Drinking beer can improve bone strength
8 February 2010
Beer drinkers will be pleased to learn that a new study
suggests that beer is a significant source of dietary silicon, a key
ingredient for increasing bone mineral density.
Researchers from the Department of Food Science & Technology at the
University of California, Davis studied commercial beer production to
determine the relationship between beer production methods and the
resulting silicon content, concluding that beer is a rich source of
Details of this study are available in the February issue of the
Journal of the Science of Food and Agriculture, published by
Wiley-Blackwell on behalf of the Society of Chemical Industry .
“The factors in brewing that influence silicon levels in beer have
not been extensively studied,” said Charles Bamforth, lead author of the
study. “We have examined a wide range of beer styles for their silicon
content and have also studied the impact of raw materials and the
brewing process on the quantities of silicon that enter wort and beer.”
Silicon is present in beer in the soluble form of orthosilicic acid
(OSA), which yields 50% bioavailability, making beer a major contributor
to silicon intake in the Western diet.
According to the US National Institutes of Health (NIH), dietary
silicon (Si), as soluble OSA, may be important for the growth and
development of bone and connective tissue, and beer appears to be a
major contributor to Si intake. Based on these findings, some studies
suggest moderate beer consumption may help fight osteoporosis, a disease
of the skeletal system characterized by low bone mass and deterioration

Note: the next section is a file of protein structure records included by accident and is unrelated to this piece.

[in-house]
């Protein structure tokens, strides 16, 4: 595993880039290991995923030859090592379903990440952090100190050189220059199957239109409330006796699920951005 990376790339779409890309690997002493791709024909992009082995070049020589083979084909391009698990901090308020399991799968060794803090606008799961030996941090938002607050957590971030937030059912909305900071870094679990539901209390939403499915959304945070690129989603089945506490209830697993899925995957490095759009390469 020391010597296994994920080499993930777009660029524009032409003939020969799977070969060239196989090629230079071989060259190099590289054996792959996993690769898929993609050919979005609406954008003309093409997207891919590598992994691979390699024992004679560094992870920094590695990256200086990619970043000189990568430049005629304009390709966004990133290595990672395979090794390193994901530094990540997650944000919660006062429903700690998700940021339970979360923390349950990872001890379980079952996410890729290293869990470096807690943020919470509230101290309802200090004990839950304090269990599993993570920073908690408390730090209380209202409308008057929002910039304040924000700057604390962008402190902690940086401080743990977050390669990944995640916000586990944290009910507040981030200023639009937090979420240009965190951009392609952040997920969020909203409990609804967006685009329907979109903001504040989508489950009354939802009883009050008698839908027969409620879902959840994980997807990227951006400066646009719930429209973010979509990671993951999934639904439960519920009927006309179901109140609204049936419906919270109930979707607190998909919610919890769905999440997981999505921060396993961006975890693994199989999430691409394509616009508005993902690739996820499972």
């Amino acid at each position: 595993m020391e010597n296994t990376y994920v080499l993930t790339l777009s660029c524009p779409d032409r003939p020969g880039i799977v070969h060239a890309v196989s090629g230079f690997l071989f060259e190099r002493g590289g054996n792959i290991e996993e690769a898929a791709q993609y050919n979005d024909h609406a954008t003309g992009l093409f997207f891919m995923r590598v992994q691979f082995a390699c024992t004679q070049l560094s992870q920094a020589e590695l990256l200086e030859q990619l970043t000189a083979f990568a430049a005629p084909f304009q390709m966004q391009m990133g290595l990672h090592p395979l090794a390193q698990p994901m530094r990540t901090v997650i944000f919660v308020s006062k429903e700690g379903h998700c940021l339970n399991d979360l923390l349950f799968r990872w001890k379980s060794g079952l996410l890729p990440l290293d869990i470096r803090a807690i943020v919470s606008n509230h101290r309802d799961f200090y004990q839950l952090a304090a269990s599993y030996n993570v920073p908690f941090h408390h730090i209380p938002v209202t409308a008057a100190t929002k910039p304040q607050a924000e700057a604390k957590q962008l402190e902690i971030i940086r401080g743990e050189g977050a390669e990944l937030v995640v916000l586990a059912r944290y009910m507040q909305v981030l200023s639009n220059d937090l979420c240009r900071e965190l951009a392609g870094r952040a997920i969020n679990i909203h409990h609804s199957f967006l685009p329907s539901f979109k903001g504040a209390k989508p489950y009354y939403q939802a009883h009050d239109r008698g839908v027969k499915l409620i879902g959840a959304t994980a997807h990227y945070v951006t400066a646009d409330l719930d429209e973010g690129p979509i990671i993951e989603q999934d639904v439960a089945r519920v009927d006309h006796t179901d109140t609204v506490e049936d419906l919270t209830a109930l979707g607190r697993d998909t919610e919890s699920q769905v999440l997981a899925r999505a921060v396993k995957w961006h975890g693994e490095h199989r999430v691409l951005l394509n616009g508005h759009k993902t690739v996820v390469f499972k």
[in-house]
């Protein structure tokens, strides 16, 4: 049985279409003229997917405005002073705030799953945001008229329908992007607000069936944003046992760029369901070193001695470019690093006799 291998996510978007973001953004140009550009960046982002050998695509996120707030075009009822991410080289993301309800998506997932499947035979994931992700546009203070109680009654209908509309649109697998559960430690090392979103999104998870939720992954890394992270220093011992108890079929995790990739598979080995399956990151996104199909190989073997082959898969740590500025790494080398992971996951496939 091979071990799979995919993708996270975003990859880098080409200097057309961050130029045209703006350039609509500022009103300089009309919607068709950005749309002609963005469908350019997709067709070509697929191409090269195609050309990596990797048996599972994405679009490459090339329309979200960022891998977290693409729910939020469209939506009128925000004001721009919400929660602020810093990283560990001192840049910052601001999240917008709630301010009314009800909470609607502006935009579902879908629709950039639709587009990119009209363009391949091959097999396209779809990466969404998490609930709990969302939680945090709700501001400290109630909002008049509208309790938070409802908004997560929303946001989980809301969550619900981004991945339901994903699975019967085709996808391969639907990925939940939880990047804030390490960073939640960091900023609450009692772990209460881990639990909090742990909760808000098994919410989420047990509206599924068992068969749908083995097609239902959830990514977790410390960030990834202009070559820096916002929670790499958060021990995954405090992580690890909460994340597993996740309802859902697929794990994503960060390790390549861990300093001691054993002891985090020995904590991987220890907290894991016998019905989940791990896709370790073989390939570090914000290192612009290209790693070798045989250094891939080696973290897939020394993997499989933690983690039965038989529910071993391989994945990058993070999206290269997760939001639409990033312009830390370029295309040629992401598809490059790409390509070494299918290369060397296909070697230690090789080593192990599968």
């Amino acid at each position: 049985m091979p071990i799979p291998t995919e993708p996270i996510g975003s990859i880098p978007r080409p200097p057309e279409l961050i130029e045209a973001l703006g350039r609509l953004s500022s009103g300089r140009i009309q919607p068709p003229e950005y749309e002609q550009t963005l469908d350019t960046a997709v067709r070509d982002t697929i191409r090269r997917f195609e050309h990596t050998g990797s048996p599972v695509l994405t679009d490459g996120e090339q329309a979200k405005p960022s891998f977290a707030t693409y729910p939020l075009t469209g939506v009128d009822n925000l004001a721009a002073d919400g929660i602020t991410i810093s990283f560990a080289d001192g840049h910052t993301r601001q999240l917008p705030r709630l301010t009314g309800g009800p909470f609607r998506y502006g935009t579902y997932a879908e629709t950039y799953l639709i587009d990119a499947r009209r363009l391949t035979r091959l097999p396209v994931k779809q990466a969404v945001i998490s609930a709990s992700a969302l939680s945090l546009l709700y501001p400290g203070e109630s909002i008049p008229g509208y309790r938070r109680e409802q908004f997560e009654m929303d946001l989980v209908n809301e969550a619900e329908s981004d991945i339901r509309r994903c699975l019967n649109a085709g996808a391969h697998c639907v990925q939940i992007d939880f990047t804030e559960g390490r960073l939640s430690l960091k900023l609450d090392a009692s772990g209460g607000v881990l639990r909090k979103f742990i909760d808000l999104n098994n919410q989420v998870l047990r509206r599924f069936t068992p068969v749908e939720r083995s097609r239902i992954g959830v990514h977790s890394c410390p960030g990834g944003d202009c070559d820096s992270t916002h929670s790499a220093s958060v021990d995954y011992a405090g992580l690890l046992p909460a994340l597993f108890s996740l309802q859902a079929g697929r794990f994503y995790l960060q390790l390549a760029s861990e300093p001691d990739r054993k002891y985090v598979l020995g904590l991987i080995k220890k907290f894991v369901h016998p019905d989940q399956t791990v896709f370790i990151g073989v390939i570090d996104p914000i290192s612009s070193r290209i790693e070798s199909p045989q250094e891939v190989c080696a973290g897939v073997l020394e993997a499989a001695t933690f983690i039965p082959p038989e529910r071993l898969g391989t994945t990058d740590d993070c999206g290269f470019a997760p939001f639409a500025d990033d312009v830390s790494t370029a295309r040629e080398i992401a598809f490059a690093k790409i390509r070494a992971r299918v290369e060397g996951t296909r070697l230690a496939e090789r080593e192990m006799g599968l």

of bone tissue.
The researchers examined a variety of raw material samples and found
little change in the silicon content of barley during the malting
process. The majority of the silicon in barley is in the husk, which is
not affected greatly during malting.
The malts with the higher silicon contents are pale coloured which
have less heat stress during the malting process. The darker products,
such as the chocolate, roasted barley and black malt, all have
substantial roasting and much lower silicon contents than the other
malts for reasons that are not yet known.
The hop samples analyzed showed surprisingly high levels of silicon
with as much as four times more silicon than is found in malt. However,
hops are invariably used in a much smaller quantity than is grain.
Highly hopped beers, however, would be expected to contain higher
No silicon was picked up from silica hydrogel used to stabilize beer,
even after a period of 24 hours and neither is there pick up from
diatomaceous earth filter aid.
The study also tested 100 commercial beers for silicon content and
categorized the data according to beer style and source. The average
silicon content of the beers sampled was 6.4 to 56.5 mg/L.
“Beers containing high levels of malted barley and hops are richest
in silicon,” concludes Dr. Bamforth. “Wheat contains less silicon than
barley because it is the husk of the barley that is rich in this
element. While most of the silicon remains in the husk during brewing,
significant quantities of silicon nonetheless are extracted into wort
and much of this survives into beer.”
1. Troy R. Casey and Charles W. Bamforth. Silicon in Beer and
Brewing. Journal of the Science of Food and Agriculture.
Published Online: February 8, 2010 (DOI: 10.1002/JSFA.3884); Print Issue
Date: February 2010.